Problem is that I can find little online as to reviews or proper usage. The instructions are limited that came with it however it seems pretty straight forward as to correct usage. I did find a forum post in another link that spoke of problems destroying valve stems with these small pumps. The link did not say much more so I am a little worried now. Has anyone got experience with these small pumps and is there something I should do to make sure I do not destroy my tubes when trying to repair a flat? The actual model I bought is in the link below however I do not think mine is the carbon version...

    http://www.genuineinnovations.com/bi...px?prodid=1094
    Is that an ARC in your pocket or are you just small like that?

  8. #218
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    Default Re: beginner road bike???

    Quote Originally Posted by Robocop View Post
    I did find a forum post in another link that spoke of problems destroying valve stems with these small pumps. The link did not say much more so I am a little worried now. Has anyone got experience with these small pumps and is there something I should do to make sure I do not destroy my tubes when trying to repair a flat?
    The reason they can destroy valve stems is because the end of the pump screws directly on the valve, so you have to hold the pump in line with the valve. To me anyway given my carpal tunnel syndrome I wouldn't be able to do this. In fact, I don't have the strength in my hands to use a hand pump at all, at least not with high-pressure tires. I simply can't grip the thing with enough force. Anyway, if the angle of the pump shifts significantly while pumping you can easily shear the valve stem right off.

    Regarding flats, you'll find they either are or aren't a problem where you ride. Since you haven't gotten one yet, I'd say where you ride the roads are fairly free of debris. On the other hand, flats for me occur on average every 50 miles. 99% of the time it's the rear. This would be a mess to try and fix on the road given that I would get my hands full of chain grease removing the rear wheel. And since a lot of my rides are in cold weather lots of luck having enough dexterity to do field repairs. It's also at least a half hour project even under ideal conditions at home. Instead, for now I stick within a few miles of home, and just walk the bike back whenever I get a flat. I've had airless tyres of order since last August. When they come, my flat problem is solved. I'll start going further from home then. I just don't trust pneumatic tires on long trips. They've failed me far too many times. If in the course of your riding you start finding this also I might recommend airless tires. Modern bikes are pretty reliable save the tyres (their Achilles heel). Either you'll find you get flats often enough to get disgusted or you don't. So far it seems you're lucky. There are heavier tyres which are less flat prone, but they're much slower than the high pressures, and you can still obviously get flats. If I'm going to end up with a slower bike regardless, I'd rather just go airless and solve the problem completely. Hopefully sometime this year I'll write my own evaluation of the airless tyres. They may turn out not to make the bike significantly slower, in which case there really are no tradeoffs.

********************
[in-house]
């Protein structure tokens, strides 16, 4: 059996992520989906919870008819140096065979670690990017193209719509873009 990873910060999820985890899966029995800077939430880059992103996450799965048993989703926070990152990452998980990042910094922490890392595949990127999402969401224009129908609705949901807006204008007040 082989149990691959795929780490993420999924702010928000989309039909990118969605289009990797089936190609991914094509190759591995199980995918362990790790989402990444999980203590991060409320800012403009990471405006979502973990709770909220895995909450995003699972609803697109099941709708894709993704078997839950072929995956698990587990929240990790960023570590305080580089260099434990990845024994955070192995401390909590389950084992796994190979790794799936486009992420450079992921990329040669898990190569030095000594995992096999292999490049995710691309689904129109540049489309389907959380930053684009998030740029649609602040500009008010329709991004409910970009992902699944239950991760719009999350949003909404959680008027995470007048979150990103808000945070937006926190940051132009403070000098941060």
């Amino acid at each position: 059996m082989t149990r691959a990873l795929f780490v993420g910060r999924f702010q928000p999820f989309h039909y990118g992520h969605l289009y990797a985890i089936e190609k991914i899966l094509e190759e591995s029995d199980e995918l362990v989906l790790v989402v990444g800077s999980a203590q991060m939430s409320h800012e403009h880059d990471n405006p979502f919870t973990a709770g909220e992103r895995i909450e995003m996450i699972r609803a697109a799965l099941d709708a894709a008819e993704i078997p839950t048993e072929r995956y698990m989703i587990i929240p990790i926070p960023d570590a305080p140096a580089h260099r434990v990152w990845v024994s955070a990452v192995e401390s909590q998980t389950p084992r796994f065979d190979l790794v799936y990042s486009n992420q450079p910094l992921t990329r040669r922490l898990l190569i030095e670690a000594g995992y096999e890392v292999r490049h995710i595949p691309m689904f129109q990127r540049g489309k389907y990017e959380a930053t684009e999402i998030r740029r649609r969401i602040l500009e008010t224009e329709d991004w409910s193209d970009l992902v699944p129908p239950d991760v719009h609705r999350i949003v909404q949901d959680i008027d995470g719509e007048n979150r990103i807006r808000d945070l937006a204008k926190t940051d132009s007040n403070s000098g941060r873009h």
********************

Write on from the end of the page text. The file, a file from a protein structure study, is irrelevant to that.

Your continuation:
I liked the feeling of knowing I could get to over 40 mph however really will most likely not see that speed very much. The bike itself was very stable however and I believe it could handle 50 mph easily.
    I personally make sure I have ideal conditions when I do those kinds of speeds. Like you said, you just don't have much protection should something go wrong. In my more reckless, younger days I once did 65 mph on my Raleigh (hill plus a major tailwind). Frankly, it was both fun but also scared the living daylights out of me. Still, the bike felt pretty stable at that speed, although there was a little more vibration than I would have liked. However, I doubt I would ever try this again knowing what could go wrong unless I dressed like a motorcyclist. These days even going over 40 mph is fairly rare.

  9. #219
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    Default Re: beginner road bike???

    I thank my lucky stars each day for the weather I have here as well as the better roads. Even with such good roads and the great riding trails I have found yesterday was the only time I really did feel kind of vulnerable.